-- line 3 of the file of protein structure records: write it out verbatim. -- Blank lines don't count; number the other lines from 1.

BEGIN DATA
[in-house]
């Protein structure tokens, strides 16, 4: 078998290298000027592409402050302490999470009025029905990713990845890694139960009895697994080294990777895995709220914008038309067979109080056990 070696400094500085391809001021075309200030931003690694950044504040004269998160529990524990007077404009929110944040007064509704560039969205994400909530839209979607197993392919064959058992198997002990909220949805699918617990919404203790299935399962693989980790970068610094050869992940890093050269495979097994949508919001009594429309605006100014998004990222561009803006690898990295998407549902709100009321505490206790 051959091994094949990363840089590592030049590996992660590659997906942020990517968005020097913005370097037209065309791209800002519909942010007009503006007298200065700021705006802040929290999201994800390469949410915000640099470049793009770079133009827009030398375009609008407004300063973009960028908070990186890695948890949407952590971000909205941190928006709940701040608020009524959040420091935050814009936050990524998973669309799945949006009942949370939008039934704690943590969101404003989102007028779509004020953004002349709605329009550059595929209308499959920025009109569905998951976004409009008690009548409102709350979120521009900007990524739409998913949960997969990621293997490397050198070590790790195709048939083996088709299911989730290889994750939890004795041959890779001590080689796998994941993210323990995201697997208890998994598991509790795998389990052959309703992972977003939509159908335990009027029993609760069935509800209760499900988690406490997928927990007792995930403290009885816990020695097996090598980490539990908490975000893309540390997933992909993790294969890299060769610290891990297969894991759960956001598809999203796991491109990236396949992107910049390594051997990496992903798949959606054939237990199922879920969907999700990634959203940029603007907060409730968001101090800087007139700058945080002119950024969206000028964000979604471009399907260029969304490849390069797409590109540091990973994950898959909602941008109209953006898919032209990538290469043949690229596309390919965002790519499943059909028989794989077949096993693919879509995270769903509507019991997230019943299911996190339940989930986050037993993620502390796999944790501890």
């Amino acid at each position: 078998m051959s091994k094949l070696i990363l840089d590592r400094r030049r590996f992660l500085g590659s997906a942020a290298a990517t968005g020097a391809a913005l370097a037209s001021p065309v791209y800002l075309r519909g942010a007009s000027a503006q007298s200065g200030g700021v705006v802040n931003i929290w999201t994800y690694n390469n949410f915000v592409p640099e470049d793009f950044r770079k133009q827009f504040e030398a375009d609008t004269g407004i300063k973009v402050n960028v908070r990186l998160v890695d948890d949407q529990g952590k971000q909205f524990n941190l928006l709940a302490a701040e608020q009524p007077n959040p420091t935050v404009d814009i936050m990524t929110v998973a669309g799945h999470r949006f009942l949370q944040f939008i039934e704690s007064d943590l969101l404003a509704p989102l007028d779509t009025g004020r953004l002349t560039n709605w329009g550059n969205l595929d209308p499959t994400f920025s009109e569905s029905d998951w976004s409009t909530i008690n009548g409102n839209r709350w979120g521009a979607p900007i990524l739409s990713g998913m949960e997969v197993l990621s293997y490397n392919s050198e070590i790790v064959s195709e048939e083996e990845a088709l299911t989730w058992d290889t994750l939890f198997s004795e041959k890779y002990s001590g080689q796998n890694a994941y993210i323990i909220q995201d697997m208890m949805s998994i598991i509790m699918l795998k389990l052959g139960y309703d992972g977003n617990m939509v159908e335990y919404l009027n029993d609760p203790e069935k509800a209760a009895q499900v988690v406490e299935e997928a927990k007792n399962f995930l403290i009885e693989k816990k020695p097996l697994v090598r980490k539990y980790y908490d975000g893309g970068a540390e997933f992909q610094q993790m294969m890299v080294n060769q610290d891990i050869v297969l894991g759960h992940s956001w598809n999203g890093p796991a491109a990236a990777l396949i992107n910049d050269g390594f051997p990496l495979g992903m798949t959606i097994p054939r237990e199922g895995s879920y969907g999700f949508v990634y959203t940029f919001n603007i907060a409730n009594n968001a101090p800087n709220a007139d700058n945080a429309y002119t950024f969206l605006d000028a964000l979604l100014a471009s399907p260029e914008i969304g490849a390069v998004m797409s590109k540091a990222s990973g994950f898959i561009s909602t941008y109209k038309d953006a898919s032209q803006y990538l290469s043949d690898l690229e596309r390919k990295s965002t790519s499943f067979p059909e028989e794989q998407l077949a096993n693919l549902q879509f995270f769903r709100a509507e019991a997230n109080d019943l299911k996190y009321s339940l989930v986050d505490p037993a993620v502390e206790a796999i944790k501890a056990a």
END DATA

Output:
């Amino acid at each position: 078998m051959s091994k094949l070696i990363l840089d590592r400094r030049r590996f992660l500085g590659s997906a942020a290298a990517t968005g020097a391809a913005l370097a037209s001021p065309v791209y800002l075309r519909g942010a007009s000027a503006q007298s200065g200030g700021v705006v802040n931003i929290w999201t994800y690694n390469n949410f915000v592409p640099e470049d793009f950044r770079k133009q827009f504040e030398a375009d609008t004269g407004i300063k973009v402050n960028v908070r990186l998160v890695d948890d949407q529990g952590k971000q909205f524990n941190l928006l709940a302490a701040e608020q009524p007077n959040p420091t935050v404009d814009i936050m990524t929110v998973a669309g799945h999470r949006f009942l949370q944040f939008i039934e704690s007064d943590l969101l404003a509704p989102l007028d779509t009025g004020r953004l002349t560039n709605w329009g550059n969205l595929d209308p499959t994400f920025s009109e569905s029905d998951w976004s409009t909530i008690n009548g409102n839209r709350w979120g521009a979607p900007i990524l739409s990713g998913m949960e997969v197993l990621s293997y490397n392919s050198e070590i790790v064959s195709e048939e083996e990845a088709l299911t989730w058992d290889t994750l939890f198997s004795e041959k890779y002990s001590g080689q796998n890694a994941y993210i323990i909220q995201d697997m208890m949805s998994i598991i509790m699918l795998k389990l052959g139960y309703d992972g977003n617990m939509v159908e335990y919404l009027n029993d609760p203790e069935k509800a209760a009895q499900v988690v406490e299935e997928a927990k007792n399962f995930l403290i009885e693989k816990k020695p097996l697994v090598r980490k539990y980790y908490d975000g893309g970068a540390e997933f992909q610094q993790m294969m890299v080294n060769q610290d891990i050869v297969l894991g759960h992940s956001w598809n999203g890093p796991a491109a990236a990777l396949i992107n910049d050269g390594f051997p990496l495979g992903m798949t959606i097994p054939r237990e199922g895995s879920y969907g999700f949508v990634y959203t940029f919001n603007i907060a409730n009594n968001a101090p800087n709220a007139d700058n945080a429309y002119t950024f969206l605006d000028a964000l979604l100014a471009s399907p260029e914008i969304g490849a390069v998004m797409s590109k540091a990222s990973g994950f898959i561009s909602t941008y109209k038309d953006a898919s032209q803006y990538l290469s043949d690898l690229e596309r390919k990295s965002t790519s499943f067979p059909e028989e794989q998407l077949a096993n693919l549902q879509f995270f769903r709100a509507e019991a997230n109080d019943l299911k996190y009321s339940l989930v986050d505490p037993a993620v502390e206790a796999i944790k501890a056990a």